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Patton v. Ford Motor Co.

United States District Court, W.D. New York

May 18, 2017

KELLEY M. PATTON, Plaintiff,
v.
FORD MOTOR COMPANY, Defendant.

          DECISION AND ORDER

          HON. RICHARD J. ARCARA, UNITED STATES DISTRICT JUDGE

         This case is before the Court on the Defendant's objections to Magistrate Judge Scott's Report and Recommendation, which recommends granting in part and denying in part the Defendant's motion for summary judgment. For the reasons stated below, the Court sustains the Defendant's objections and adopts the Report and Recommendation in part. The Defendant's motion for summary judgment is therefore granted in its entirety.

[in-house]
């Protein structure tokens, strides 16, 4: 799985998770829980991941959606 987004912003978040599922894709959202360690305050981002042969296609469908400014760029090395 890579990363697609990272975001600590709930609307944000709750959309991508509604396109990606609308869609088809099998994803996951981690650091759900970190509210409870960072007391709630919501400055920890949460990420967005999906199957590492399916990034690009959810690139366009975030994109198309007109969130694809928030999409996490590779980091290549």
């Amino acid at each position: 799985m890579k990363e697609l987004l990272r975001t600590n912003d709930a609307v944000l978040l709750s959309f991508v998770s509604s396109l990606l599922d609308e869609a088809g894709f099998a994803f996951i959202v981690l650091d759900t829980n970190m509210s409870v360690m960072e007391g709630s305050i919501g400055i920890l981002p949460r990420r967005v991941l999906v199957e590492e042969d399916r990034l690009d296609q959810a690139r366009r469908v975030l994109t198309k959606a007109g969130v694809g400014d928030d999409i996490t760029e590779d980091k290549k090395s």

BACKGROUND

         The Court assumes familiarity with this case's factual and procedural background. The Court therefore recites only the undisputed facts that are relevant to the claims at issue in the Defendant's objections.